Runtime and efficiency

While accuracy and consistency are the most important considerations for any approach of estimating PSI, runtime and efficiency are becoming increasingly relevant as the amount of RNA-seq data grows rapidly. Table

Runtime

Datasets:

Validation

High-Throughput

RNA-seq reads

66 Million

145 Million

AS events

26

1051

Cufflinks

16 min

75 min

MISO

77 min

458 min

Preprocess

4 min

11 min

Gaussian

+1 sec

+2 min

Native

+2 sec

+5 min

Mixture

+6 sec

+17 min

Bootstrap

+12 sec

+29 min

Comparison of run times between different PSI estimation methods. For our methods, we report the runtime of the shared pre-processing step separately from the PSI estimation. All tests were performed on a Dell Precision T7400 workstation with 8 cores (at 3 GHz) and 32 GB of RAM. We report wall-clock times averaged over 3 re-runs then rounded to the nearest minute (or second where appropriate).

Conclusion

This work addressed the problem of estimating relative abundances of alternatively-spliced cassette exons from the sparse and noisy evidence in RNA-seq data. First, we investigated the raw data and reviewed known fragmentation biases resulting from current RNA-seq protocols. Next, we identified position-specific anomalies affected by these biases, and proposed a modular probabilistic framework that robustly estimates the PSI and total coverage of alternatively-spliced exon junctions. Using this foundation, we framed the classic IID read sampling assumption as a Poisson model and termed the two types of position-specific deviations in the actual data as sparse cover and read stacks. Using the established framework, we proposed three novel probabilistic methods of increasing complexity, which mitigate the effects of these two biases. We compared our methods' accuracy to each other and to existing approaches of estimating PSI with respect to a reference set of 26 RT-PCR measurements from a human cell line. Our results showed a moderate increase in accuracy and a significant increase in consistency of our methods over the current state-of-the-art for quantification of alternative splicing events. While we presented and referenced several methods for quantifying alternative splicing, our goal was not to pick a single champion that is superior to all others, but to compare the strengths and weaknesses of the various approaches. We hope that these advances will enable more sensitive downstream analyses, such as better determinants of differential splicing which can eventually lead to an improved RNA splicing code.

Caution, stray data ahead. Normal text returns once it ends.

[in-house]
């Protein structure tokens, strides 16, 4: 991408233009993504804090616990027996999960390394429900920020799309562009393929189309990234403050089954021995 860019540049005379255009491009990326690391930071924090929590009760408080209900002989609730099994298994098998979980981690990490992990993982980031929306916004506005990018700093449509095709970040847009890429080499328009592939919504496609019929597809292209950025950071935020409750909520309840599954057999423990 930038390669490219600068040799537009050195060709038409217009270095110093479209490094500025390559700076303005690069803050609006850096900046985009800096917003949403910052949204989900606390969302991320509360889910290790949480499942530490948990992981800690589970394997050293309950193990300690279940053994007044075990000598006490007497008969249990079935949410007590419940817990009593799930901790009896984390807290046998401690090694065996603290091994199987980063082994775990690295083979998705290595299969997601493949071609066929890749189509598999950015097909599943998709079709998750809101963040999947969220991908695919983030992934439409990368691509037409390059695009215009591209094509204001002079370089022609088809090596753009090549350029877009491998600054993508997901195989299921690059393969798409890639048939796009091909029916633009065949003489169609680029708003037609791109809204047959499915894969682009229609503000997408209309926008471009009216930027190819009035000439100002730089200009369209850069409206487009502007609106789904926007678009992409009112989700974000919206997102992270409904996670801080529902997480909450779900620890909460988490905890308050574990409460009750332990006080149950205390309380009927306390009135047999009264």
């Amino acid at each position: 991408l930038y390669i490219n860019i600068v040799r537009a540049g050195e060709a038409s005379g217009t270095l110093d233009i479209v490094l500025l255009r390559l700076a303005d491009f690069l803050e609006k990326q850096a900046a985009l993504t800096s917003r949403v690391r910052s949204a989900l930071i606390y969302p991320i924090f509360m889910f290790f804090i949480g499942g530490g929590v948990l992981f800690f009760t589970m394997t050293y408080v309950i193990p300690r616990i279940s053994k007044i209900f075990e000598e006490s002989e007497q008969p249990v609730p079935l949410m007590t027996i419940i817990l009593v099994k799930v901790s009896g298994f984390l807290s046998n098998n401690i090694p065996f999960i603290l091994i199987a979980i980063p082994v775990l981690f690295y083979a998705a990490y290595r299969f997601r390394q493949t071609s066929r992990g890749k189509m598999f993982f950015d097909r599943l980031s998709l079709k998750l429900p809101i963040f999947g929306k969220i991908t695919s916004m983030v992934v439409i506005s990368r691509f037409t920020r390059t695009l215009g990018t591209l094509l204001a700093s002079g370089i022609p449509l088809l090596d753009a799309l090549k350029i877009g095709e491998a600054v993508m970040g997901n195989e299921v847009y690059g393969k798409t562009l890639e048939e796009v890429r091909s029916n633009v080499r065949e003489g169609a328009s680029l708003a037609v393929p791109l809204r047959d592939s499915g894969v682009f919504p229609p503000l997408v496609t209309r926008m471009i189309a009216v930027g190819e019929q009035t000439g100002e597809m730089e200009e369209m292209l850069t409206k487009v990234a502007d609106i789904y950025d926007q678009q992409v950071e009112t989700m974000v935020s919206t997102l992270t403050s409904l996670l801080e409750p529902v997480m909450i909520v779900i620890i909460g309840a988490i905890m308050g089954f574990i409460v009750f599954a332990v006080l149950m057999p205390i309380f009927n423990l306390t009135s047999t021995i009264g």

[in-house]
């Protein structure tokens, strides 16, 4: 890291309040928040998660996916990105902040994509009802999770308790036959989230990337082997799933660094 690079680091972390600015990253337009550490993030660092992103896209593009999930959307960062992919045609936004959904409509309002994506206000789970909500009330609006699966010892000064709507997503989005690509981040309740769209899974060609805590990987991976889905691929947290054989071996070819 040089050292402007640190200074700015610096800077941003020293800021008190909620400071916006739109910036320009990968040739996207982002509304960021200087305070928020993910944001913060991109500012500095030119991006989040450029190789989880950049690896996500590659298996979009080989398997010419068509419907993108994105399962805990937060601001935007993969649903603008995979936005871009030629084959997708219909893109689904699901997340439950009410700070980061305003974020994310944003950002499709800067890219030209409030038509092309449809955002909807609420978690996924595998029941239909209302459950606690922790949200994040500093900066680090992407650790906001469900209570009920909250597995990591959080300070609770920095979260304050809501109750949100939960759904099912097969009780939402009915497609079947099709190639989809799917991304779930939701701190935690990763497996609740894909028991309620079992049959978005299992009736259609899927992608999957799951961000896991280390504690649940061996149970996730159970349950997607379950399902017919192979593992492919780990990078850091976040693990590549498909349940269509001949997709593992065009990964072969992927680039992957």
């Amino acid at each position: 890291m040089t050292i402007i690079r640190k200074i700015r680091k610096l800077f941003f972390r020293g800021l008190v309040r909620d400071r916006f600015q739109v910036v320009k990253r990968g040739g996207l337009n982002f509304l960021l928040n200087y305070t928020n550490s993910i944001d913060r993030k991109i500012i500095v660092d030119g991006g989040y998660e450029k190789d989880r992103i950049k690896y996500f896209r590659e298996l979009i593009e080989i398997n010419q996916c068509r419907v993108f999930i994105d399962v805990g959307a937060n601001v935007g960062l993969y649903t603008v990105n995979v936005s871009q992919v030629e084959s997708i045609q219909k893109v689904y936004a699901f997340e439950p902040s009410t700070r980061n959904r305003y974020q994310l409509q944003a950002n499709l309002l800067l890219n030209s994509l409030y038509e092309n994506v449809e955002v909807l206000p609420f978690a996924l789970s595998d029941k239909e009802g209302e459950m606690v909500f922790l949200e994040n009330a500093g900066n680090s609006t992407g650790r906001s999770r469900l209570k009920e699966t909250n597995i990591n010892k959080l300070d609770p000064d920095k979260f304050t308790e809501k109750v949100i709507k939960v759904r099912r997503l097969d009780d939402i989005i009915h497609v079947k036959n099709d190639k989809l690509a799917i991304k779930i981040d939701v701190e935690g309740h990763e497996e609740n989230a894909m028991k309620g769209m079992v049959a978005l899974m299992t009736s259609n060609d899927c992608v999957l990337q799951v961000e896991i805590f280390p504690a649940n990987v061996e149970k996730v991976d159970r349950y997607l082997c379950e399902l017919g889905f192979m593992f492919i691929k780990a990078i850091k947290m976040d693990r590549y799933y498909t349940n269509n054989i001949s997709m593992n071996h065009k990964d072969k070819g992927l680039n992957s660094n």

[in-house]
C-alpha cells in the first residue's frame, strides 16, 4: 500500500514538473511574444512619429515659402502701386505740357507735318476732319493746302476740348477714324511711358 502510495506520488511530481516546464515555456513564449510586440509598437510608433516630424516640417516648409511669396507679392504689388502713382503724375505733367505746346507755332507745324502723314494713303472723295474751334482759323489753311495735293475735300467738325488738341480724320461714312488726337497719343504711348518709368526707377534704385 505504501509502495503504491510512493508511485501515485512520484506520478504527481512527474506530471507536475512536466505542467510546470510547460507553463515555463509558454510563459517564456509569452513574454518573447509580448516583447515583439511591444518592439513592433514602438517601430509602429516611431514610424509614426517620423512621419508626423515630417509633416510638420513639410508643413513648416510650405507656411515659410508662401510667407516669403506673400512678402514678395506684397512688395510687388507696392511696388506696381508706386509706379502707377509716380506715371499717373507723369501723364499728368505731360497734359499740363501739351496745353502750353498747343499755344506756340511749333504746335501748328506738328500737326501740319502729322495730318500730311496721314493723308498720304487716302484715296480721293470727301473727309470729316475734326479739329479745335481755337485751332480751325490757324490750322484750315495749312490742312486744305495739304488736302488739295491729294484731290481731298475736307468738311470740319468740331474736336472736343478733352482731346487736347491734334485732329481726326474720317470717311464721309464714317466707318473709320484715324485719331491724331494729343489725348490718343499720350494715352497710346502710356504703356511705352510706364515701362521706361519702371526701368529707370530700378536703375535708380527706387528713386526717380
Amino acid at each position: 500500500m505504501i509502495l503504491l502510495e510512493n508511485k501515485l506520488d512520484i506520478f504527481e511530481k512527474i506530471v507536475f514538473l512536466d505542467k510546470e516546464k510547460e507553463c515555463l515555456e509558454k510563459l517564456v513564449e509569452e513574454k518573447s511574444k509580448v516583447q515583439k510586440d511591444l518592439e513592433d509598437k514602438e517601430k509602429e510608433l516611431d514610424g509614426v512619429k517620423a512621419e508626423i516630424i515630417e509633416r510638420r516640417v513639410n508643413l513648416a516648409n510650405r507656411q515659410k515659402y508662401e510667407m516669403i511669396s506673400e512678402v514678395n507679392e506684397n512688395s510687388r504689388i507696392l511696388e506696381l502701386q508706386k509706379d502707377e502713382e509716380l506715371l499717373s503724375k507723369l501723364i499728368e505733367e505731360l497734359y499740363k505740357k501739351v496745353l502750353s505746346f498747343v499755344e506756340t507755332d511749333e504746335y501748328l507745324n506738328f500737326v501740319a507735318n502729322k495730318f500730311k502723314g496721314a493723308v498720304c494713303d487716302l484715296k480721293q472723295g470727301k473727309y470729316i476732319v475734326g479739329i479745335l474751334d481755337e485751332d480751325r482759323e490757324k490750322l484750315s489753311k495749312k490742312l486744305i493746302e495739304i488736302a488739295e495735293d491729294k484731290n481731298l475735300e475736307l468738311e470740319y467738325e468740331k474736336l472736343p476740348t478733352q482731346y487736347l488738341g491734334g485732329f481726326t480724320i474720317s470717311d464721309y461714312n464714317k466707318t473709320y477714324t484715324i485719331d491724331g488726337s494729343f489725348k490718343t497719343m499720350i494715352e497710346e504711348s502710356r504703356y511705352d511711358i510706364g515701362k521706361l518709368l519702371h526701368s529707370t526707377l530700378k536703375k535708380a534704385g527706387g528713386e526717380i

Competing interests

The authors declare that they have no competing interests.

Authors' contributions

BK identified the positional biases, developed the Robust Mixture method, performed the analyses, and drafted the manuscript. HYX developed the Bootstrap method and wrote its description. LJL pre-processed the RNA-seq data, and participated in the analysis. NJ developed the consistency ratio measure and revised the manuscript. BJF guided the study and proposed the Bootstrap method.

Acknowledgements

We kindly thank Yoseph Barash for his early involvement and Benjamin Blencowe for discussions on RNA-seq and RT-PCR. We also recognize the valuable comments and detailed critiques by our anonymous reviewers.

Funding: BK is supported by the NSF graduate research fellowship. BJF acknowledges funding from CIHR and NSERC. BJF is a Fellow of the Canadian Institute for Advanced Research and an NSERC E.W.R. Steacie Fellow.

This article has been published as part of